In Christ, God demonstrates a love for you without condition, a love without partiality, a love unmerited and undeserved.

This is how God works, not thinking of Himself, but loving the unloved, the unlovable, and the unloving, because “God IS Love” (1 John 4:8, 16; John 3:16).

The one who believes that God is this way towards him does not remain selfish and self-absorbed, for such is not the way of Christ.  The way of Christ is to give, and to put others before oneself.  The way of Christ is not to ignore God’s Word because of personal needs and to put oneself above all others, but to “deny oneself,” bear the cross, and follow Christ (Matthew 16:24).  The way of Christ is to repent of selfish idolatry and to live in service of those in need. The way of Christ is to conform to the will of Christ, to cast aside “self-ambition and conceit,” to seek the “interests of others,” and to pursue my neighbor’s well-being.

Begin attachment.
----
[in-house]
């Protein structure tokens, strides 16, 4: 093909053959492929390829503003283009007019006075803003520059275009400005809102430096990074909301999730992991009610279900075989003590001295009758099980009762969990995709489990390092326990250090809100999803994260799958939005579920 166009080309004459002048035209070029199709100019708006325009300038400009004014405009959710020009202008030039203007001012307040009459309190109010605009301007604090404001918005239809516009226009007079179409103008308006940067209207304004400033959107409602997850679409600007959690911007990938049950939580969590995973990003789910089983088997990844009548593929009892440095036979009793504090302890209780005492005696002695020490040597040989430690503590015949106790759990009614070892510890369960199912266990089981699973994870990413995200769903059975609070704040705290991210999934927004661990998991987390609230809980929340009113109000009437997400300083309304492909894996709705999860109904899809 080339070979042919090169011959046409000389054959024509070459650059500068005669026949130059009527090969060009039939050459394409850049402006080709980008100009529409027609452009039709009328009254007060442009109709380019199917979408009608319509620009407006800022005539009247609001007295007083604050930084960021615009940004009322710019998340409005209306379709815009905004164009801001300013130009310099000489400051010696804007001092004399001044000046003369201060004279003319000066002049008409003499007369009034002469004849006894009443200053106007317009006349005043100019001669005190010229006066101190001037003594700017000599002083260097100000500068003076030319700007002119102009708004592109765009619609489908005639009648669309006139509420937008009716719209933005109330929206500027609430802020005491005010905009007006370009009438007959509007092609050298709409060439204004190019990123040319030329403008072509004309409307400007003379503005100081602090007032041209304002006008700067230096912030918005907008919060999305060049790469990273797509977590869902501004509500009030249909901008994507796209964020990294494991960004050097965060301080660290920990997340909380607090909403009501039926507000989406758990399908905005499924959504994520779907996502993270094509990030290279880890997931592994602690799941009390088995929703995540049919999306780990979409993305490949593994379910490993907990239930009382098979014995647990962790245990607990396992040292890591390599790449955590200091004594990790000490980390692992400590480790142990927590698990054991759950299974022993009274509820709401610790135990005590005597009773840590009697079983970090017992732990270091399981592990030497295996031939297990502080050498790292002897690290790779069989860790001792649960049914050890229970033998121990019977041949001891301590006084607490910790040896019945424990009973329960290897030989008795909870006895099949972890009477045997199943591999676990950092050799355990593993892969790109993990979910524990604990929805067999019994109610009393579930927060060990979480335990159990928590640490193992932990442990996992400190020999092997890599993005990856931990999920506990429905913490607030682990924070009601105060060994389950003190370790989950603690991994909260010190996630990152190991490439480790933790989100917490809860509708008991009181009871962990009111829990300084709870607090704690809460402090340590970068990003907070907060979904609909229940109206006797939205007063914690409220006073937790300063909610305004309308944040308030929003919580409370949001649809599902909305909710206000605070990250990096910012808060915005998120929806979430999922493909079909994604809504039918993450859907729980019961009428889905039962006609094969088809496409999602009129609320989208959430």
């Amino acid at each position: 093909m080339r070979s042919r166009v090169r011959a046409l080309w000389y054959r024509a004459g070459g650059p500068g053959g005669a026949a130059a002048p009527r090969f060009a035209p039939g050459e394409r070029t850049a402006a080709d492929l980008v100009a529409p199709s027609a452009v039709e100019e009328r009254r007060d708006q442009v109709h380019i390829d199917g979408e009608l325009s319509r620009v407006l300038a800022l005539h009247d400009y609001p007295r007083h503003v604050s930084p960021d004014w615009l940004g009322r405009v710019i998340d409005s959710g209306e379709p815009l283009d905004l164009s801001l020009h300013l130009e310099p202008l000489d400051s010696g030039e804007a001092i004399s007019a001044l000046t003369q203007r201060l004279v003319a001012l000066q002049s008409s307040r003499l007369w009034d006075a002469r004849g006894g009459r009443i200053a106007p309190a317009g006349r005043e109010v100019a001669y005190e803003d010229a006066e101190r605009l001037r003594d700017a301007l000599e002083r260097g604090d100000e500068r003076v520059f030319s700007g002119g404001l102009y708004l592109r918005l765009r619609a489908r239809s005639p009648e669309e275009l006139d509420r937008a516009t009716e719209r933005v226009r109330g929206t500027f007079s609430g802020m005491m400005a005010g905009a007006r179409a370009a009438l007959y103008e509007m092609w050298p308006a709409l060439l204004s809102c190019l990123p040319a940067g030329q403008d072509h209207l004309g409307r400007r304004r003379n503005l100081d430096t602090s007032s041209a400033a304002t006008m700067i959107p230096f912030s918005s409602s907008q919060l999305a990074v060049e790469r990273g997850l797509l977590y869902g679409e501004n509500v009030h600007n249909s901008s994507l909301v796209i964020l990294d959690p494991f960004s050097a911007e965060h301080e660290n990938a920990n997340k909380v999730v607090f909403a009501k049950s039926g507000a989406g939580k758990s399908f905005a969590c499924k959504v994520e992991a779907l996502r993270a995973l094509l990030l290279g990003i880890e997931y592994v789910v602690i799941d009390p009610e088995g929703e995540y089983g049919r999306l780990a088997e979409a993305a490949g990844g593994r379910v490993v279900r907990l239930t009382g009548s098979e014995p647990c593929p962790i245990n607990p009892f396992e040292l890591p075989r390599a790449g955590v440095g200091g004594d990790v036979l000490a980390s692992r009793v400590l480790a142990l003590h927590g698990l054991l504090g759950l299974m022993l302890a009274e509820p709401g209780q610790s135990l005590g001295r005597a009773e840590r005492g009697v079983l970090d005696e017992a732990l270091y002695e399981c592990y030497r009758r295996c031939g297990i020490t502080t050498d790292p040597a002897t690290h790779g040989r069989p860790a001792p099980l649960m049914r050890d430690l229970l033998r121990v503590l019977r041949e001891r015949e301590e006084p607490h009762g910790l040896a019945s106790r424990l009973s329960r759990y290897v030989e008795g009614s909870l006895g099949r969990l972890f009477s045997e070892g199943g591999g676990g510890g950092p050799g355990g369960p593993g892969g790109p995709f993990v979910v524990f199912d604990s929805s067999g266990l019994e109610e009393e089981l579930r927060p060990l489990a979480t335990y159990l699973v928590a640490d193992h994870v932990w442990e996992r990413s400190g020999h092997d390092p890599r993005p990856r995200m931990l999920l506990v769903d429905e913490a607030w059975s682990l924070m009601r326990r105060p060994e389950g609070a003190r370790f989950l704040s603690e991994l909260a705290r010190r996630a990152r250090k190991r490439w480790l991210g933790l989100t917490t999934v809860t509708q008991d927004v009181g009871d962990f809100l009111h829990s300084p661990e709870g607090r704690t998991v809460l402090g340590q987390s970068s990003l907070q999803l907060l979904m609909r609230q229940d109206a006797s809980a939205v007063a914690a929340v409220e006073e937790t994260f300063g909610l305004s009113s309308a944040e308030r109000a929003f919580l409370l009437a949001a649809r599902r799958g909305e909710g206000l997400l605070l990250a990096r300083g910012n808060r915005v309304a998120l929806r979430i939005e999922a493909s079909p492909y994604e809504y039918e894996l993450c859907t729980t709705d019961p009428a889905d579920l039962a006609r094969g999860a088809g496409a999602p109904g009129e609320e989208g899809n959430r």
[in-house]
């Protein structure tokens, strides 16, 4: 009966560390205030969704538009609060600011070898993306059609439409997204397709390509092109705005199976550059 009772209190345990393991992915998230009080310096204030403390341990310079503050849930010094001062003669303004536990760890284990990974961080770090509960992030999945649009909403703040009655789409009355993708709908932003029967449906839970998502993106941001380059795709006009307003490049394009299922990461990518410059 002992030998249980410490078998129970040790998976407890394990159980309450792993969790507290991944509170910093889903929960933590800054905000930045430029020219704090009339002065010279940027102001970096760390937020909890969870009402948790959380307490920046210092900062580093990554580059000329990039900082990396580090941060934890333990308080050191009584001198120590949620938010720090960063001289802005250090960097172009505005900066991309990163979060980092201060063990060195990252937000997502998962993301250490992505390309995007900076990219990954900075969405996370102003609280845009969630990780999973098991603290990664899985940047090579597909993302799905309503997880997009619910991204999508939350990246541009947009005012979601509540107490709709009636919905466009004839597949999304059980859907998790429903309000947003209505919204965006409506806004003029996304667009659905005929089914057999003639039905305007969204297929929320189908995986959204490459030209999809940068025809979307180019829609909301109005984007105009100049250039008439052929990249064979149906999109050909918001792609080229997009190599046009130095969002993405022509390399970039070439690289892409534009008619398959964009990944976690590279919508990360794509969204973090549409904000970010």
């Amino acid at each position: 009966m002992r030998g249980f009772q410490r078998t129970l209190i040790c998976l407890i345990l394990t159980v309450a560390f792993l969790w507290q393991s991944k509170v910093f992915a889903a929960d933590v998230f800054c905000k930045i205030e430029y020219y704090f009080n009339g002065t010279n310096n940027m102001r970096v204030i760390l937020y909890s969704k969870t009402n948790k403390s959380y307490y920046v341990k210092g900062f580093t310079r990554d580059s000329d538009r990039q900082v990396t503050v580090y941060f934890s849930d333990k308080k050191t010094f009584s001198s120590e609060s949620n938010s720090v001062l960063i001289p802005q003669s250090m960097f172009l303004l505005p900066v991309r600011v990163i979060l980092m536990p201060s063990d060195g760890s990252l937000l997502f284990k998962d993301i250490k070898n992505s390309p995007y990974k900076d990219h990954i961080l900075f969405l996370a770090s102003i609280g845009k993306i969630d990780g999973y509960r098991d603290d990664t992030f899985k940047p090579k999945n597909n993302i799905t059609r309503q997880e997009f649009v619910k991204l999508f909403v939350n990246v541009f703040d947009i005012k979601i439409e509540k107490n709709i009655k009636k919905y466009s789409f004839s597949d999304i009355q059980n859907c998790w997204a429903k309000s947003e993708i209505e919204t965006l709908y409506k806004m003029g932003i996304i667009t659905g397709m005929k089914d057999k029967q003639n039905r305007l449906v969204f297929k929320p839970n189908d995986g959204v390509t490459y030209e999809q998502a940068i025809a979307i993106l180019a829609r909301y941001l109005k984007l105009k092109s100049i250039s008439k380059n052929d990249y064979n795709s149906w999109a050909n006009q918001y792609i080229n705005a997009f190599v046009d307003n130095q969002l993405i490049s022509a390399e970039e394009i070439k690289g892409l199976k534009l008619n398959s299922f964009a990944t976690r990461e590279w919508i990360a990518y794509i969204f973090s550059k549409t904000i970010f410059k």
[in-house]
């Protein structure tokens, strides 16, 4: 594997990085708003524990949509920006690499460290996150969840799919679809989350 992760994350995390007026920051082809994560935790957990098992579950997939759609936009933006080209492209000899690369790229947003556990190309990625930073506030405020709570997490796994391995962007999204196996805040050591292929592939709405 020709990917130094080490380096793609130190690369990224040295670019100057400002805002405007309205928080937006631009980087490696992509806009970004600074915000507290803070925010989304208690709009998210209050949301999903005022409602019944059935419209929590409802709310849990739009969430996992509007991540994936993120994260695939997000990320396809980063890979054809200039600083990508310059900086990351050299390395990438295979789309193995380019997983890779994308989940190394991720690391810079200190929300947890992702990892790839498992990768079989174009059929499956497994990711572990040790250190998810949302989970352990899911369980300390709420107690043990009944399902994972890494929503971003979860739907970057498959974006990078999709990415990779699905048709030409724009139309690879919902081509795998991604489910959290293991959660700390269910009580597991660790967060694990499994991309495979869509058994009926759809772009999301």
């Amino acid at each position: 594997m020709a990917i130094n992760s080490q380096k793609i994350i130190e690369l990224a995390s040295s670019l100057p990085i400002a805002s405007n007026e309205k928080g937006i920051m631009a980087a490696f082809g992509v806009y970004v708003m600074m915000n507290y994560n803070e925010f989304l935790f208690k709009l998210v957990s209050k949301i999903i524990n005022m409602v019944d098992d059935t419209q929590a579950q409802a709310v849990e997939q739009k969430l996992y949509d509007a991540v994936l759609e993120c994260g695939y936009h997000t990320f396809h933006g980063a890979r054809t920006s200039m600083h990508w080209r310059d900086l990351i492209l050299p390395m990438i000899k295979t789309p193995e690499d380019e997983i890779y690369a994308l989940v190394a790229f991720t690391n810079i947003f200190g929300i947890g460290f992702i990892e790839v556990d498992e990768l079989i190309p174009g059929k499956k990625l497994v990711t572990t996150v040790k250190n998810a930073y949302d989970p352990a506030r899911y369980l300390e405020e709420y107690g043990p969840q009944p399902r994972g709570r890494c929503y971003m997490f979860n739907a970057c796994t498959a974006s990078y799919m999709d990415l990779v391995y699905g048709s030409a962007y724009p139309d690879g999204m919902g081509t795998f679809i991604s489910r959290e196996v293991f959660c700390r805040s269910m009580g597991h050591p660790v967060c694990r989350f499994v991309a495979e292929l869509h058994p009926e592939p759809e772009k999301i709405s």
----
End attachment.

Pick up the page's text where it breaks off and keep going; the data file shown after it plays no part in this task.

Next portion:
Quote

“The New Testament has a great deal to say about ‘the people of Christ, the ‘we.’  But ‘we’ often overlook what Scripture says because we are thinking ‘I.’ Good old American individualism is alive and well in the Church, and it determines how we read the Bible.  American religiosity is all about ‘me.’”  (Harrison, Christ Have Mercy, 115)

Prayer:  Heavenly Father, forgive me for my selfishness, for neglecting the needs of others, and for putting myself first, even before You and Your Holy Word.  Change my heart that I deny my own wants and desires and seek to do what pleases You, for Jesus’ sake.  Amen.

%d bloggers like this: